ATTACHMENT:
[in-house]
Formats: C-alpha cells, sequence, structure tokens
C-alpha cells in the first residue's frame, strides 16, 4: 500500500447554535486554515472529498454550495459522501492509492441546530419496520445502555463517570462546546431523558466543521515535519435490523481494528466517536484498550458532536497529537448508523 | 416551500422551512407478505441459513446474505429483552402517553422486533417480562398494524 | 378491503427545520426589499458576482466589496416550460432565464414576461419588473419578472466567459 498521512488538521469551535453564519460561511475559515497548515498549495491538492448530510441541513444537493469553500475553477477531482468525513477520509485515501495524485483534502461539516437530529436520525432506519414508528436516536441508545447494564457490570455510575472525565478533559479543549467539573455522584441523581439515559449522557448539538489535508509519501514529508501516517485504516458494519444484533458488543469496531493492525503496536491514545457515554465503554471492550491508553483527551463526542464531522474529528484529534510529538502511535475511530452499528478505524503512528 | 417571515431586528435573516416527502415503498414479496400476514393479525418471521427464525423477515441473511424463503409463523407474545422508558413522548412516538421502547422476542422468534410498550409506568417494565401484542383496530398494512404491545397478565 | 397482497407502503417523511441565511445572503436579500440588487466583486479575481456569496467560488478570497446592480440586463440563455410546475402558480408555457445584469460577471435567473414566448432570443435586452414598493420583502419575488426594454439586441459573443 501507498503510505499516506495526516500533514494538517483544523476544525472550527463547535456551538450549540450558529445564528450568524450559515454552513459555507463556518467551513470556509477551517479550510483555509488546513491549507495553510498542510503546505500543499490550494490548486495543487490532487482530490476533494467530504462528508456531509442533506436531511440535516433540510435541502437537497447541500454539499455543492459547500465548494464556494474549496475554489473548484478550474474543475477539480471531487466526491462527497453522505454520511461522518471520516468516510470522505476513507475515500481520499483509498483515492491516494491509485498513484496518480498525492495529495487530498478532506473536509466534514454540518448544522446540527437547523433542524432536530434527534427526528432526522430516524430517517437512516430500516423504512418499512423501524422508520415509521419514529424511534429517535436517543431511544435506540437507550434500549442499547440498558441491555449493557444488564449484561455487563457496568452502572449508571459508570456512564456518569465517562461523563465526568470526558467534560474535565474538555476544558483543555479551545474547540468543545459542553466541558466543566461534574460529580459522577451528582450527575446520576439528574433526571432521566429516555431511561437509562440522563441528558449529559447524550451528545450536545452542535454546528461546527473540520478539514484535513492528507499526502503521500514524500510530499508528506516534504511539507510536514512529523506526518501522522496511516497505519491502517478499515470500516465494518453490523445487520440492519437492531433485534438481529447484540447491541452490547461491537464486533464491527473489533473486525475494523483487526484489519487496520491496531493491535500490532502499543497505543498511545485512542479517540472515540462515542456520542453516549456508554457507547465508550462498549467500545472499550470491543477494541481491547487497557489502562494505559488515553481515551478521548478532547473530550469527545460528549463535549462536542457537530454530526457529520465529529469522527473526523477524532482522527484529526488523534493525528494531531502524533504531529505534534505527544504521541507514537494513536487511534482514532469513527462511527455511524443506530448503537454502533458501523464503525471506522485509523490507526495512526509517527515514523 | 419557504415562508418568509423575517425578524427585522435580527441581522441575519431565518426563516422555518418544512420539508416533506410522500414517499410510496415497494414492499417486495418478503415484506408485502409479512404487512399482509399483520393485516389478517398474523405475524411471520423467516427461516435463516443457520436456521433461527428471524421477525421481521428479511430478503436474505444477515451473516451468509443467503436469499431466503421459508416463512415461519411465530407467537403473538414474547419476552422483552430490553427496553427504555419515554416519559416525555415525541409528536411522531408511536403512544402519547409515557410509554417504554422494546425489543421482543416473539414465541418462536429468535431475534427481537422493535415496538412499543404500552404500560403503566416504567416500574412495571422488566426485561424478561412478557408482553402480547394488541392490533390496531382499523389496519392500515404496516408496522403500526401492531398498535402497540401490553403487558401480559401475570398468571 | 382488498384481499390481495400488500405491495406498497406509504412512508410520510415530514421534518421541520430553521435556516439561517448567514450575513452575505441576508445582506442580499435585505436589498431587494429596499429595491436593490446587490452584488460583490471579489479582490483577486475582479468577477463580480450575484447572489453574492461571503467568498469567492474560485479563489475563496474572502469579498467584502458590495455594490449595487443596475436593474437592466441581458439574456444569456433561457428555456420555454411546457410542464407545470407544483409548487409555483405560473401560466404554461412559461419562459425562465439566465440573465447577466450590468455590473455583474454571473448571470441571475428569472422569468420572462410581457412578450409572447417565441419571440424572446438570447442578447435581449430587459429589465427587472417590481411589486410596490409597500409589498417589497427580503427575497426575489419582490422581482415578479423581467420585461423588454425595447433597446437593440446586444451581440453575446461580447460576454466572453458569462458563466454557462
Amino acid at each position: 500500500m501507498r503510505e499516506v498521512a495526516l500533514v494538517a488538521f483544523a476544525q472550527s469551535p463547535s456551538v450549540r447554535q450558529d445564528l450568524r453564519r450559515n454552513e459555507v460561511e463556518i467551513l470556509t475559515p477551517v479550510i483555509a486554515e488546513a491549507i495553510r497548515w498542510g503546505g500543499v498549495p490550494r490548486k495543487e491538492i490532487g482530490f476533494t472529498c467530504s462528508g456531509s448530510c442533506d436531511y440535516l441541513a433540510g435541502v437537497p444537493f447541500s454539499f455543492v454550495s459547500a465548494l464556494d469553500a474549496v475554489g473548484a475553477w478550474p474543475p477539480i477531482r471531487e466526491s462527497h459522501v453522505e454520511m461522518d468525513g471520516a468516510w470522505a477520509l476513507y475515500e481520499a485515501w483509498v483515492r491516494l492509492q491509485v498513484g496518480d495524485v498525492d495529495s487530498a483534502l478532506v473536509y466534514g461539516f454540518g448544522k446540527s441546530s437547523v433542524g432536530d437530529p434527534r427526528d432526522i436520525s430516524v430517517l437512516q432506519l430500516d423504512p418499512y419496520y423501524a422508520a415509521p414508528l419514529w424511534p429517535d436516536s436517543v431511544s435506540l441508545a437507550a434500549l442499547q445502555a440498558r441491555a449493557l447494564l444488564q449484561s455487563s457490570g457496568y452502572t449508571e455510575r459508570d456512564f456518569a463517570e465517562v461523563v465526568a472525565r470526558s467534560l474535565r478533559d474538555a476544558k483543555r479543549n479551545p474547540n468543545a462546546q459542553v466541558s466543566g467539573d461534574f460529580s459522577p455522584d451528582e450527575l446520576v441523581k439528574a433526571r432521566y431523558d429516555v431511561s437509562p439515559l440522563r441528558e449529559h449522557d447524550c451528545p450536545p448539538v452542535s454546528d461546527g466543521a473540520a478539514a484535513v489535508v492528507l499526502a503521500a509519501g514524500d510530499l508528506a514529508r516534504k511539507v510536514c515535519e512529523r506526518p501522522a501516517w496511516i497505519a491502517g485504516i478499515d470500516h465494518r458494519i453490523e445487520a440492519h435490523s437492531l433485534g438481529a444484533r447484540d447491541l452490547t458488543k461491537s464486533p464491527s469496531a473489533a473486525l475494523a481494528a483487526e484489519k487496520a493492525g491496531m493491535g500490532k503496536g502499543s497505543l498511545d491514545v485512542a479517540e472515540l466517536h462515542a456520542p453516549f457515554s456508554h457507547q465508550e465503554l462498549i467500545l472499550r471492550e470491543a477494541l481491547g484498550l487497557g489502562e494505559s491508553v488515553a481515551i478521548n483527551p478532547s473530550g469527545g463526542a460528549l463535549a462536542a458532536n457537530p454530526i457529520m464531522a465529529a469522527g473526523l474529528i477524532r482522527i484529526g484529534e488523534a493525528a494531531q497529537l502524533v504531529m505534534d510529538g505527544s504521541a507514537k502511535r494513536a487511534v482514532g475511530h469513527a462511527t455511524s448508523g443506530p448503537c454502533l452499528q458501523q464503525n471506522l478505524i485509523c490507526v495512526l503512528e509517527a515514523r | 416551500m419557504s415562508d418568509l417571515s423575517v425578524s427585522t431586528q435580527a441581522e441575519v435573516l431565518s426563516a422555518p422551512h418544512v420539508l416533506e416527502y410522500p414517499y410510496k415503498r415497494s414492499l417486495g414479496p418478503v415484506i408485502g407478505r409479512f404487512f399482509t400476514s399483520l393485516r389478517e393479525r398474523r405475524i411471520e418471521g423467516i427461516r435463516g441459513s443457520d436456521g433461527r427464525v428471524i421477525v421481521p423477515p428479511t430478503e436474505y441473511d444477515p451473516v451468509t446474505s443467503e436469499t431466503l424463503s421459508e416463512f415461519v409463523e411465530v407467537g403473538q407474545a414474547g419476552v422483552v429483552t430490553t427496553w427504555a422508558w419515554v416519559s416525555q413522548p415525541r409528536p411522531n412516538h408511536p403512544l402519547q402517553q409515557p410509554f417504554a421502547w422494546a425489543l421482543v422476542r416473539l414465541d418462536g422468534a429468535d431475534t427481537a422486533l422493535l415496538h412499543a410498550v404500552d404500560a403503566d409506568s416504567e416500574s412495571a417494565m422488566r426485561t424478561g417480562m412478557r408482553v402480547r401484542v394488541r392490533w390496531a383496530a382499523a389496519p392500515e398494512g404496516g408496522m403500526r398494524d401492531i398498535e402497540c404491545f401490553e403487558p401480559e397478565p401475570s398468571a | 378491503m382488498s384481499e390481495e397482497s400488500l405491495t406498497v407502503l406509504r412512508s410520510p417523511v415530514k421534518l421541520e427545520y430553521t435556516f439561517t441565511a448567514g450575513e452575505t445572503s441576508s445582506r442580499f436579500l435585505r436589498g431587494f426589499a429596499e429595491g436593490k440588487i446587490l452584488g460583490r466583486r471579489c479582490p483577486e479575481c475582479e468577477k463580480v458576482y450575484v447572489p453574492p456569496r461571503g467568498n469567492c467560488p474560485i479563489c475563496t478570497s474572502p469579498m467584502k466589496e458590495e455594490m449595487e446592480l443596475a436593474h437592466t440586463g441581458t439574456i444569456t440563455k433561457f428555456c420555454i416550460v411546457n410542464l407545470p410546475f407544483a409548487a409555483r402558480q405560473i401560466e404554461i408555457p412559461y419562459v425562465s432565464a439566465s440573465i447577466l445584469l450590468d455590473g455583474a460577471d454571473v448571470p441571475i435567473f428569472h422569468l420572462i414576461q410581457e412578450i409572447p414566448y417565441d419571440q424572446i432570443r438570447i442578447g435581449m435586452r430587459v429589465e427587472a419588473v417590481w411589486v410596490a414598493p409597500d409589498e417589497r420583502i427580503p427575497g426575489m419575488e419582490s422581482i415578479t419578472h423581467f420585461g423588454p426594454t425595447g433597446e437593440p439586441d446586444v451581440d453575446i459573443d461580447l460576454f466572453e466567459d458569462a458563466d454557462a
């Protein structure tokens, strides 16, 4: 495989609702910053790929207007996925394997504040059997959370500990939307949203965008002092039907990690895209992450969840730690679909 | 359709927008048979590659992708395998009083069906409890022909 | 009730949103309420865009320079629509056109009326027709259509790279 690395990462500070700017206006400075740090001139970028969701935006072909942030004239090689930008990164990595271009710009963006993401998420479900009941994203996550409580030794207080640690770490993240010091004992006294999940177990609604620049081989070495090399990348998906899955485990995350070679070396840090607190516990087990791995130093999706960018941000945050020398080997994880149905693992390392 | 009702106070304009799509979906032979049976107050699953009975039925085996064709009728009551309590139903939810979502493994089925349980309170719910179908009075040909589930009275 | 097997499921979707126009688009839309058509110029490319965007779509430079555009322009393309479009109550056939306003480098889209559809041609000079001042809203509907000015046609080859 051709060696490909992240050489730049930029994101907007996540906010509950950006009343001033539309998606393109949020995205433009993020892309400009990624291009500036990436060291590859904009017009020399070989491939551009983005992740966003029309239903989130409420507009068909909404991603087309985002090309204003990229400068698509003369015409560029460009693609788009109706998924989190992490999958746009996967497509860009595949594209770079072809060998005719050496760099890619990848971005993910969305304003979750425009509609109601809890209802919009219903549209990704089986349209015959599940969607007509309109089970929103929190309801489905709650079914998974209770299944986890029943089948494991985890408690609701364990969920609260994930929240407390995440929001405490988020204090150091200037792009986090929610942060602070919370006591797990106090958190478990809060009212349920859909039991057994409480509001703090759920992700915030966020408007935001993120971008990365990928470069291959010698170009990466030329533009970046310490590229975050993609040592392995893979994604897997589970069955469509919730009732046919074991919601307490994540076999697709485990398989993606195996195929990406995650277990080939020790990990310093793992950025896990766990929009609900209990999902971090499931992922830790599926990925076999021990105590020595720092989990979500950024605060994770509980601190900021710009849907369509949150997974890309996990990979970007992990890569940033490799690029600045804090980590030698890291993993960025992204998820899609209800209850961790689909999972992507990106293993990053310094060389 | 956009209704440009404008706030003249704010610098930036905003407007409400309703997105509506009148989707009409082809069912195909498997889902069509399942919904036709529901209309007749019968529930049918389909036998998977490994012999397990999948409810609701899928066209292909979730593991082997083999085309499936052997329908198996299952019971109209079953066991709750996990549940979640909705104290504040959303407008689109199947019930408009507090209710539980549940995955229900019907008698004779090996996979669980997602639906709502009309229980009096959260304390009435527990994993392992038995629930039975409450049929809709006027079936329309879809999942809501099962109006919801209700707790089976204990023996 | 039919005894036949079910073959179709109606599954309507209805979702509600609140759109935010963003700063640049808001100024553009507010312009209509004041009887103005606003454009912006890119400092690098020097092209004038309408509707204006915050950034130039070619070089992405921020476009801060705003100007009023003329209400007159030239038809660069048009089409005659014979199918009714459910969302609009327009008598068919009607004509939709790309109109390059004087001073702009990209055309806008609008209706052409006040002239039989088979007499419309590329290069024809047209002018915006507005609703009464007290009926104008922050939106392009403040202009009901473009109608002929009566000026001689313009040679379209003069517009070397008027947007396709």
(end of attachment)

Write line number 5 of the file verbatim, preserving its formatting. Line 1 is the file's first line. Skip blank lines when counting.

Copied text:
């Protein structure tokens, strides 16, 4: 495989609702910053790929207007996925394997504040059997959370500990939307949203965008002092039907990690895209992450969840730690679909 | 359709927008048979590659992708395998009083069906409890022909 | 009730949103309420865009320079629509056109009326027709259509790279 690395990462500070700017206006400075740090001139970028969701935006072909942030004239090689930008990164990595271009710009963006993401998420479900009941994203996550409580030794207080640690770490993240010091004992006294999940177990609604620049081989070495090399990348998906899955485990995350070679070396840090607190516990087990791995130093999706960018941000945050020398080997994880149905693992390392 | 009702106070304009799509979906032979049976107050699953009975039925085996064709009728009551309590139903939810979502493994089925349980309170719910179908009075040909589930009275 | 097997499921979707126009688009839309058509110029490319965007779509430079555009322009393309479009109550056939306003480098889209559809041609000079001042809203509907000015046609080859 051709060696490909992240050489730049930029994101907007996540906010509950950006009343001033539309998606393109949020995205433009993020892309400009990624291009500036990436060291590859904009017009020399070989491939551009983005992740966003029309239903989130409420507009068909909404991603087309985002090309204003990229400068698509003369015409560029460009693609788009109706998924989190992490999958746009996967497509860009595949594209770079072809060998005719050496760099890619990848971005993910969305304003979750425009509609109601809890209802919009219903549209990704089986349209015959599940969607007509309109089970929103929190309801489905709650079914998974209770299944986890029943089948494991985890408690609701364990969920609260994930929240407390995440929001405490988020204090150091200037792009986090929610942060602070919370006591797990106090958190478990809060009212349920859909039991057994409480509001703090759920992700915030966020408007935001993120971008990365990928470069291959010698170009990466030329533009970046310490590229975050993609040592392995893979994604897997589970069955469509919730009732046919074991919601307490994540076999697709485990398989993606195996195929990406995650277990080939020790990990310093793992950025896990766990929009609900209990999902971090499931992922830790599926990925076999021990105590020595720092989990979500950024605060994770509980601190900021710009849907369509949150997974890309996990990979970007992990890569940033490799690029600045804090980590030698890291993993960025992204998820899609209800209850961790689909999972992507990106293993990053310094060389 | 956009209704440009404008706030003249704010610098930036905003407007409400309703997105509506009148989707009409082809069912195909498997889902069509399942919904036709529901209309007749019968529930049918389909036998998977490994012999397990999948409810609701899928066209292909979730593991082997083999085309499936052997329908198996299952019971109209079953066991709750996990549940979640909705104290504040959303407008689109199947019930408009507090209710539980549940995955229900019907008698004779090996996979669980997602639906709502009309229980009096959260304390009435527990994993392992038995629930039975409450049929809709006027079936329309879809999942809501099962109006919801209700707790089976204990023996 | 039919005894036949079910073959179709109606599954309507209805979702509600609140759109935010963003700063640049808001100024553009507010312009209509004041009887103005606003454009912006890119400092690098020097092209004038309408509707204006915050950034130039070619070089992405921020476009801060705003100007009023003329209400007159030239038809660069048009089409005659014979199918009714459910969302609009327009008598068919009607004509939709790309109109390059004087001073702009990209055309806008609008209706052409006040002239039989088979007499419309590329290069024809047209002018915006507005609703009464007290009926104008922050939106392009403040202009009901473009109608002929009566000026001689313009040679379209003069517009070397008027947007396709």